Malachi 1:1-5

malachi

Background
538 B.C. Cyrus, King of Persia, issues a decree allowing Israel to return to the land. (II Chron. 36:22-23, Ezra 1)
538 B.C. First return to Israel takes place under Zerubbabel. (Ezra 1-6)
536 B.C. Restoration of the temple begins, but stalls.
520 B.C. Haggai and Zechariah are sent by God to encourage Israel to finish building the temple. (Ezra 5:1-2)
515 B.C. The temple is finished.
460 B.C. God sends Malachi to prepare the people for the ministry of Ezra and Nehemiah.
458 B.C. Ezra returns to the land. (Ezra 7-10)
445 B.C. Nehemiah returns to help rebuild the walls of Jerusalem.

The general dating of Malachi is pretty clear. He prophesied during the time of Ezra and Nehemiah. This can be seen from the following facts. First, he prophesied during a time when the temple and priesthood were established and things had become routine. Thus he had to prophesy following the rebuilding of the temple under Zerubbabel, Haggai, and Zechariah. Second, he uses the term “governor” in 1:8. This is a Persian term, again indicating a period when Israel was under Persian rule. Persia ruled from 550 B.C. until around 360 B.C. Finally, Malachi addresses many of the same issues found in Ezra and Nehemiah. For example, the issue of marriage to foreign wives is addressed in Ezra 9-10, Nehemiah 13:23-27 and Malachi 2:11-16. Also both Nehemiah and Malachi address the misuse of the tithe. (Nehemiah 13:10-13 and Malachi 3:8-10) All of this is to say that Malachi probably prophesied during the time of Ezra and Nehemiah.

However, dating Malachi more specifically is difficult. Did he prophesy just before the reforms of Ezra 7-10 and Nehemiah? Did he prophesy during the reforms? Or did he prophesy following the reforms? The time period that makes the most sense is that Malachi prophesied just prior to Ezra and Nehemiah. The lack of specific mention of either Ezra or Nehemiah and the reforms they instituted would indicate that God used Malachi to soften the people of Israel up in preparation for the ministry of Ezra and Nehemiah.

The people during Malachi’s time were downtrodden. The temple had been rebuilt, but not as glorious as before. They had heard or read the great promises given to Haggai and Zechariah about the coming kingdom. However, the picture painted for them in passages like Haggai 2:6-9 and Zechariah 14 was not unfolding before their eyes. Instead they were just a band of rag tag Jews, who were still in subjection to the Persian Empire. No great king had appeared to deliver them. Joyce Baldwin notes that Malachi is a great book for God’s people when they are just waiting. He says, “Malachi’s prophecy is particularly relevant to the many waiting periods in human history and in the lives of individuals. He [Malachi] enables us to see the strains and temptations of such times, the imperceptible abrasion of faith that ends in cynicism because it has lost touch with the living God.”

Malachi is structured around six disputations or debates between God and his people. Here they are:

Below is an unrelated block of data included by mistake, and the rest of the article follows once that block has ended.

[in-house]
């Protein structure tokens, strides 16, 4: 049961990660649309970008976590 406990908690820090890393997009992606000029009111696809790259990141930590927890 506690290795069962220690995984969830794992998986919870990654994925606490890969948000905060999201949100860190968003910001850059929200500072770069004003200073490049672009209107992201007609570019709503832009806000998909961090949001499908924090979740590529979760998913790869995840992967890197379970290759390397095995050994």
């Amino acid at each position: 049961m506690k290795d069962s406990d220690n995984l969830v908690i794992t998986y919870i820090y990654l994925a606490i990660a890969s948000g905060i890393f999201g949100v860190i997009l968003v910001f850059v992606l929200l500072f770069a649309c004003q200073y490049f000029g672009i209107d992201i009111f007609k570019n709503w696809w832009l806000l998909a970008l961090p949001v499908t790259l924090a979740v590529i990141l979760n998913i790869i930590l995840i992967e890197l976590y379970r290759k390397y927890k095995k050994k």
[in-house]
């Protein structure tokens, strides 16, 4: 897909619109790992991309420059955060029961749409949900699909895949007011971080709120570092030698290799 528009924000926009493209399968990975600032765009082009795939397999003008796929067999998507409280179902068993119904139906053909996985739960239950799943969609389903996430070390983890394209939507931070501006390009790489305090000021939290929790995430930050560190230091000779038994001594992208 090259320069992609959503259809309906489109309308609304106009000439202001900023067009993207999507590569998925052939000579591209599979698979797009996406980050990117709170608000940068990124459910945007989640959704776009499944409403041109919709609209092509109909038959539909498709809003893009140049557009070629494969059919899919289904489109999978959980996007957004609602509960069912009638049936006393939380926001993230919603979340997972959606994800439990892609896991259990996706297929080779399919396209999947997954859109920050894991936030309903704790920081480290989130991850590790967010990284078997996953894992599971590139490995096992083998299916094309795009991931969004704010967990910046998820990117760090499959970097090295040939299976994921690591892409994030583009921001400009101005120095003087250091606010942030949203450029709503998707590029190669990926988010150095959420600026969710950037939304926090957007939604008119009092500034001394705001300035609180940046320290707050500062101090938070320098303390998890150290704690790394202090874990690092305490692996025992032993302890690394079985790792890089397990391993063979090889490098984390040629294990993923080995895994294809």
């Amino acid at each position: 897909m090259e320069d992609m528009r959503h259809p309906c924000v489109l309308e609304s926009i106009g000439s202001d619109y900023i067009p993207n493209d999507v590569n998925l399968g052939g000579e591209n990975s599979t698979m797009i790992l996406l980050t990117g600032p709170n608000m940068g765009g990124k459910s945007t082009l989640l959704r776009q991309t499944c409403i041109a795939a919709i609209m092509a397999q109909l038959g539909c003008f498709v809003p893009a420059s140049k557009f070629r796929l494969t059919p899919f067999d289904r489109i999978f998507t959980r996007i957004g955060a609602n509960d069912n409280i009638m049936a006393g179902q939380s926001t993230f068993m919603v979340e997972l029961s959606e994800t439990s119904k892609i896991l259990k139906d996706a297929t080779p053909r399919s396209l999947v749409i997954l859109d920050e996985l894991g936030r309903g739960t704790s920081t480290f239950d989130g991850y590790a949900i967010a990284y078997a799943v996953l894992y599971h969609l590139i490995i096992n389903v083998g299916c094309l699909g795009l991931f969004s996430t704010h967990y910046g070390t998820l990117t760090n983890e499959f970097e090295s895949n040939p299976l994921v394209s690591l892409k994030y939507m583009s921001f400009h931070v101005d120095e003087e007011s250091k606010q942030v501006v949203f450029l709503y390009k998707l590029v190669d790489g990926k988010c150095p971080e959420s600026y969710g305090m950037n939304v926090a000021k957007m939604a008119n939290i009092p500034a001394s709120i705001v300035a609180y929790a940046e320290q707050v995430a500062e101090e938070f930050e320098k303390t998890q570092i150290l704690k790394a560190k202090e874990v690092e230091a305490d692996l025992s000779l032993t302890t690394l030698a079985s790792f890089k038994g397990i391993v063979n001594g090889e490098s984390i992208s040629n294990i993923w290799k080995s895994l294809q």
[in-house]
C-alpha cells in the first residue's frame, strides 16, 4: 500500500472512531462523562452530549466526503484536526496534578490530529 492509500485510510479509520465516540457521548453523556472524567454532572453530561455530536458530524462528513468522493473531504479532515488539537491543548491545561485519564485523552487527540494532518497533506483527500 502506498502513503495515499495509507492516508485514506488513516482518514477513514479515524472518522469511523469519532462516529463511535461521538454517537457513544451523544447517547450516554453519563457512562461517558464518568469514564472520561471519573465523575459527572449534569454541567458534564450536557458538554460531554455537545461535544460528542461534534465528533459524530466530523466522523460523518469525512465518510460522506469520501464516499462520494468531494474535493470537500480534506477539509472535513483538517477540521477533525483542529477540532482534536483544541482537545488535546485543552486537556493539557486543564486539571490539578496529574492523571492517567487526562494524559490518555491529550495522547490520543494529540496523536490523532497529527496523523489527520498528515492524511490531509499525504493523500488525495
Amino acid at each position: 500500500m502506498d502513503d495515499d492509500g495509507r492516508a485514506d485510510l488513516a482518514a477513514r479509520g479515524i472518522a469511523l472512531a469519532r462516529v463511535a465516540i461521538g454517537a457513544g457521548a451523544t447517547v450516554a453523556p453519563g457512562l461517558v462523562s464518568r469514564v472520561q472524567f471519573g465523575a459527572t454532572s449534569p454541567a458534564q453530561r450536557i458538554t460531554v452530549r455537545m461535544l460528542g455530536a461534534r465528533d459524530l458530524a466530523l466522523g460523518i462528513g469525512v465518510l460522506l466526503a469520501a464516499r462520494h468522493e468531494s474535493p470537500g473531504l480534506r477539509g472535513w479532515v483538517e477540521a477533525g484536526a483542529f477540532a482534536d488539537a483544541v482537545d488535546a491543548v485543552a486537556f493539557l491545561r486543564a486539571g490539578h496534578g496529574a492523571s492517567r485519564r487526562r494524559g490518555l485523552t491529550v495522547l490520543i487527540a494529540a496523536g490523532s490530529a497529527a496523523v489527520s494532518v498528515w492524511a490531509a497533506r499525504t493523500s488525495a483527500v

1. First Disputation: 1:1-5
2. Second Disputation: 1:6-2:9
3. Third Disputation: 2:10-16
4. Fourth Disputation: 2:17-3:5
5. Fifth Disputation: 3:6-12
6. Sixth Disputation: 3:13-4:3
7. Closing Exhortation: 4:4-6

The primary theme of Malachi is the covenant. Malachi begins with God’s mercy in calling Israel into the covenant. Then he moves on to showing the various ways Israel has been unfaithful to the covenant. Throughout the book God promises to be faithful to his covenant even if Israel is unfaithful.

Malachi 1:1-5 How Do You Love Us?
Malachi begins by quoting a question from Israel, “In what way have you loved us?” (vs. 2) Here is the first sign of Israel’s spiritual state during the time of Malachi. She does not believe that God loves her anymore. We are not told the reason for Israel’s doubt. Maybe she expected the promises of Haggai and Zechariah to have been fulfilled by now. Maybe she expected to get her nation back and no longer be under Persian rule. Whatever the reason, she was no longer sure of God’s love.

Malachi gives two specific ways Israel can know that God loves her. First, God elected her to be his covenant people. Malachi says that God loved Jacob and hated Esau, his brother. (vss. 2-3)The point here is not that Jacob was more lovely than Esau. The stories in Genesis show that Jacob was far from perfect. The point is one of election. God elected Jacob and he did not elect Esau. Paul draws this exact point from this passage in Romans 9:13. So Malachi tells Israel God has elected them thus can be assured of his love.

Second, Malachi tells Israel that her enemies will surely be cast down. Edom was a descendant of Esau. Sometime prior to Malachi the Edomites had been driven out of their territory by invaders. The beginning of verse 4 shows that the Edomites had been “impoverished” but hoped to return to the land. God assures Israel that this will not happen. The point here is that Israel has been the recipient of God’s electing love, unlike the descendants of Esau who have and will continue to receive his wrath.

How can Israel know that God loves her? He has shown his covenant love in electing Israel and he has not judged her as he judges the other nations.

Applications
• The election of God’s people is to be a source of comfort and reassurance, not doubt. Many well-meaning Calvinists make election a reason for doubting God’s love. Malachi does not use God’s election this way. Instead, he tells a very disobedient Israel that God loves them because he has chosen them.

• The judgment of God against the enemies of the church is a visible symbol of his love for His people. Throughout history many enemies of the church of have risen. But none of them stand forever. Nations come and go, but the Church of Christ endures. God’s protection of the church and casting down of her oppressors is a sign of his covenant love.

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